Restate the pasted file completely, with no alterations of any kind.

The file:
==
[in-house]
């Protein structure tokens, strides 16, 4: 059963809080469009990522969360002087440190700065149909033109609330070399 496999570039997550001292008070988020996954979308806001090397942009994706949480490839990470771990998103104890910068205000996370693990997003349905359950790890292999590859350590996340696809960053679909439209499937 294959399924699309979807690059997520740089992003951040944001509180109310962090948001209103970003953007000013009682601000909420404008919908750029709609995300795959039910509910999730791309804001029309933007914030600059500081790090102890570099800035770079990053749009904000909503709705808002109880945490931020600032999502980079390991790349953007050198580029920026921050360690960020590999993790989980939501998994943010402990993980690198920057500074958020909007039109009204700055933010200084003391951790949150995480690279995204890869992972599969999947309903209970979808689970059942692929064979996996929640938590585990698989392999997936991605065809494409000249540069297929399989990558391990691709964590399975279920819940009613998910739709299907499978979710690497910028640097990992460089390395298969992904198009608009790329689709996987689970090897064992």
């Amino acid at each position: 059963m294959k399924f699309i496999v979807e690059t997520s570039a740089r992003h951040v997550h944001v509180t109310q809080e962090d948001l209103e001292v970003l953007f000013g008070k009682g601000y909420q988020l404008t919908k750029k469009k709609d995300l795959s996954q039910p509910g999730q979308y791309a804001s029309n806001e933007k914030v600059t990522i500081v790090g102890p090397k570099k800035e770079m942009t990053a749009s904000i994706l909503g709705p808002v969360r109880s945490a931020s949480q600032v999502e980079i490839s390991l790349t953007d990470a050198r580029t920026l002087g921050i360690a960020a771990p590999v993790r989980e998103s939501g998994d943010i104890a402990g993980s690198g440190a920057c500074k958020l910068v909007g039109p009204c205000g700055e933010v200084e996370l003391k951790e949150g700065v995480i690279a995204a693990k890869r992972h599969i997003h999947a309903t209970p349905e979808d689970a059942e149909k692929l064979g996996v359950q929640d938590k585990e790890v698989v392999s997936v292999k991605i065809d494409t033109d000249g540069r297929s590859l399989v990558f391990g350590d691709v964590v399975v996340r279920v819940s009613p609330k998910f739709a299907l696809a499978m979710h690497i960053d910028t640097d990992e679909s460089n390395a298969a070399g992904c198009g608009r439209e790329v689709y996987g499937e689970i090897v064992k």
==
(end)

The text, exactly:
[in-house]
């Protein structure tokens, strides 16, 4: 059963809080469009990522969360002087440190700065149909033109609330070399 496999570039997550001292008070988020996954979308806001090397942009994706949480490839990470771990998103104890910068205000996370693990997003349905359950790890292999590859350590996340696809960053679909439209499937 294959399924699309979807690059997520740089992003951040944001509180109310962090948001209103970003953007000013009682601000909420404008919908750029709609995300795959039910509910999730791309804001029309933007914030600059500081790090102890570099800035770079990053749009904000909503709705808002109880945490931020600032999502980079390991790349953007050198580029920026921050360690960020590999993790989980939501998994943010402990993980690198920057500074958020909007039109009204700055933010200084003391951790949150995480690279995204890869992972599969999947309903209970979808689970059942692929064979996996929640938590585990698989392999997936991605065809494409000249540069297929399989990558391990691709964590399975279920819940009613998910739709299907499978979710690497910028640097990992460089390395298969992904198009608009790329689709996987689970090897064992």
């Amino acid at each position: 059963m294959k399924f699309i496999v979807e690059t997520s570039a740089r992003h951040v997550h944001v509180t109310q809080e962090d948001l209103e001292v970003l953007f000013g008070k009682g601000y909420q988020l404008t919908k750029k469009k709609d995300l795959s996954q039910p509910g999730q979308y791309a804001s029309n806001e933007k914030v600059t990522i500081v790090g102890p090397k570099k800035e770079m942009t990053a749009s904000i994706l909503g709705p808002v969360r109880s945490a931020s949480q600032v999502e980079i490839s390991l790349t953007d990470a050198r580029t920026l002087g921050i360690a960020a771990p590999v993790r989980e998103s939501g998994d943010i104890a402990g993980s690198g440190a920057c500074k958020l910068v909007g039109p009204c205000g700055e933010v200084e996370l003391k951790e949150g700065v995480i690279a995204a693990k890869r992972h599969i997003h999947a309903t209970p349905e979808d689970a059942e149909k692929l064979g996996v359950q929640d938590k585990e790890v698989v392999s997936v292999k991605i065809d494409t033109d000249g540069r297929s590859l399989v990558f391990g350590d691709v964590v399975v996340r279920v819940s009613p609330k998910f739709a299907l696809a499978m979710h690497i960053d910028t640097d990992e679909s460089n390395a298969a070399g992904c198009g608009r439209e790329v689709y996987g499937e689970i090897v064992k």